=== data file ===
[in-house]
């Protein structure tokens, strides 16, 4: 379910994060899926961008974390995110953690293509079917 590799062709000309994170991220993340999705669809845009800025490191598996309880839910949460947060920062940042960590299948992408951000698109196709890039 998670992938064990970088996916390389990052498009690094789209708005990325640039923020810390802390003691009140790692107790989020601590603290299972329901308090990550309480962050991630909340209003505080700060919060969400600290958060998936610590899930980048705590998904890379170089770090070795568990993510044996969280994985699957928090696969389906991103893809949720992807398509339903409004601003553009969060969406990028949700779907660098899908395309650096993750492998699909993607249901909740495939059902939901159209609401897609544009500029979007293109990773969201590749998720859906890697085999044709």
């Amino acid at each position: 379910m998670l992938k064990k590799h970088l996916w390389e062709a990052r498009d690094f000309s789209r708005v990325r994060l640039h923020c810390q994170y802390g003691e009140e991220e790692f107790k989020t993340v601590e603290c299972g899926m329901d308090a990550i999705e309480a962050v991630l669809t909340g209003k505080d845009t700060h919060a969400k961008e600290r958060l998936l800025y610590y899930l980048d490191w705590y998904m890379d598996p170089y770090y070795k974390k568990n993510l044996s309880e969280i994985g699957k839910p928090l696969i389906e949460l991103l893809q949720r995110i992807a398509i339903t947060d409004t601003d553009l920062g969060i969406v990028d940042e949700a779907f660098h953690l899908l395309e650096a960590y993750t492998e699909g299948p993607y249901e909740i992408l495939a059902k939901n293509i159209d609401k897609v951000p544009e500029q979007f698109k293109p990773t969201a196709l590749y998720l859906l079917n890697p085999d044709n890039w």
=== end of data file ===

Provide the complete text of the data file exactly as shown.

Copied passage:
[in-house]
């Protein structure tokens, strides 16, 4: 379910994060899926961008974390995110953690293509079917 590799062709000309994170991220993340999705669809845009800025490191598996309880839910949460947060920062940042960590299948992408951000698109196709890039 998670992938064990970088996916390389990052498009690094789209708005990325640039923020810390802390003691009140790692107790989020601590603290299972329901308090990550309480962050991630909340209003505080700060919060969400600290958060998936610590899930980048705590998904890379170089770090070795568990993510044996969280994985699957928090696969389906991103893809949720992807398509339903409004601003553009969060969406990028949700779907660098899908395309650096993750492998699909993607249901909740495939059902939901159209609401897609544009500029979007293109990773969201590749998720859906890697085999044709």
């Amino acid at each position: 379910m998670l992938k064990k590799h970088l996916w390389e062709a990052r498009d690094f000309s789209r708005v990325r994060l640039h923020c810390q994170y802390g003691e009140e991220e790692f107790k989020t993340v601590e603290c299972g899926m329901d308090a990550i999705e309480a962050v991630l669809t909340g209003k505080d845009t700060h919060a969400k961008e600290r958060l998936l800025y610590y899930l980048d490191w705590y998904m890379d598996p170089y770090y070795k974390k568990n993510l044996s309880e969280i994985g699957k839910p928090l696969i389906e949460l991103l893809q949720r995110i992807a398509i339903t947060d409004t601003d553009l920062g969060i969406v990028d940042e949700a779907f660098h953690l899908l395309e650096a960590y993750t492998e699909g299948p993607y249901e909740i992408l495939a059902k939901n293509i159209d609401k897609v951000p544009e500029q979007f698109k293109p990773t969201a196709l590749y998720l859906l079917n890697p085999d044709n890039w």